Our 100% long position in our DJIA Timing System was stopped out at its average entry point at a DJIA print of 10,805 on July 14th. As mentioned in our July 16th commentary, this author was looking for a way to get back into the market on the long side - as I had believed we were now entering a quick "capitulation phase" in the stock market due to the violence that was going on in the Middle East and the wide scale dumping of equities by both individual and institutional investors. Based on my commentaries and postings over the last weeks, we went 50% long in our DJIA Timing System at a DJIA print of 10,770 on the afternoon of July 18th - which was communicated to our subscribers by a real-time email. I continue to believe that August will be biased to the upside, given the inevitable pause in the Fed's hiking campaign, the deep correction suffered by equities from the May 10th top, and given the traditionally "quiet period" on the IPO and secondary offering calendar (which will dampen supply of shares coming onto the markets). In our commentary last weekend, I stated: "Given that the market ran away from us on the upside last Friday, this author will have no choice but to wait for a correction in the Dow Industrials before going fully long." I continue to stand by this view. For now, I do not anticipate making any changes in our 50% long position in our DJIA Timing System - unless the market suffers another correction over the next few weeks. Again, this author will communicate to our subscribers via a real-time email once we decide to go 100% long in our DJIA Timing System.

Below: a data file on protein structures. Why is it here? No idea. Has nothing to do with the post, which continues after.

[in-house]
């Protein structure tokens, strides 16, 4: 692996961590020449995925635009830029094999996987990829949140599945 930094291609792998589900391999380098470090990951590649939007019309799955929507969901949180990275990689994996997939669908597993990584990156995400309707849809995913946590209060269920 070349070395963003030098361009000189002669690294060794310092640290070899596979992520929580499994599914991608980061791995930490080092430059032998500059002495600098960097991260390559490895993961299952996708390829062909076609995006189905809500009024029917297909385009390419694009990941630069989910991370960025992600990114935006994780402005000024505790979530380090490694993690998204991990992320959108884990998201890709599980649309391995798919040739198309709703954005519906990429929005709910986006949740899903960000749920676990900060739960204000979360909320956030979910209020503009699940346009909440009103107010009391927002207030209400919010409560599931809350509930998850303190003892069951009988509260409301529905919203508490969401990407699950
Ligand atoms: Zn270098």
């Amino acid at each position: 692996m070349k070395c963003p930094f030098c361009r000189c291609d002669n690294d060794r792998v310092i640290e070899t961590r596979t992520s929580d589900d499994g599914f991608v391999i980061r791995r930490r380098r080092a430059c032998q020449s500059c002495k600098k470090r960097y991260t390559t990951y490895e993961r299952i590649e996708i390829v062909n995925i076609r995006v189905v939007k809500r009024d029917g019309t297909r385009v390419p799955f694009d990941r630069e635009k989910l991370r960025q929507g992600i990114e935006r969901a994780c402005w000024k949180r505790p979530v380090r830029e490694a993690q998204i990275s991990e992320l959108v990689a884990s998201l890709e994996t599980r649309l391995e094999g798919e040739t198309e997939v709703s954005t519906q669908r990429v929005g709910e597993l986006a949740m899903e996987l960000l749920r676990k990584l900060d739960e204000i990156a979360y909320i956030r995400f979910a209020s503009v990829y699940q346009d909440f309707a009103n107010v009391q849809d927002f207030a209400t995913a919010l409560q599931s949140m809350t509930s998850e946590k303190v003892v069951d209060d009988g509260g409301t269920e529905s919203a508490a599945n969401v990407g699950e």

August is usually the traditionally "quiet period" of the year - and in a "normal market year," it actually may be better off for some our readers (especially traders) to take the time off and enjoy your vacation. But this year should prove differently, given the highly anticipated Fed meeting this upcoming Tuesday. As of Friday at the close, the Fed Funds futures are only factoring in a 16% change of a 25 basis point rate hike on August 8th. While many analysts were "predicting" that the Fed would stop after Hurricanes Katrina and Rita and even earlier this year, this author was saying otherwise - claiming that the Fed would not stop until either commodity prices take a hit or if the stock market starts getting weaker. Since that time, gold has pulled back significantly from its mid-May highs of approximately $725 an ounce. At the same time, many of the world's equity markets have suffered, including the U.S. mid and small caps - not to mention the retail, transportation, and semiconductor stocks (the weakness of the stock market last Friday despite the probability of a rate hike declining from 41% to 16% must be cause for concern for Chairman Bernanke). Moreover, the weakness of the U.S. housing markets and the weakness in the ECRI Weekly Leading Index and the ECRI Future Inflation Gauge are all signaling "slowdown with benign inflation" right up ahead - which inevitably leads to my current conclusion: The Fed will stop its series of rate hikes this Tuesday afternoon, and may even ease sometime later this year, especially if the yield curve becomes inverted any further (long-term yields during further from current levels).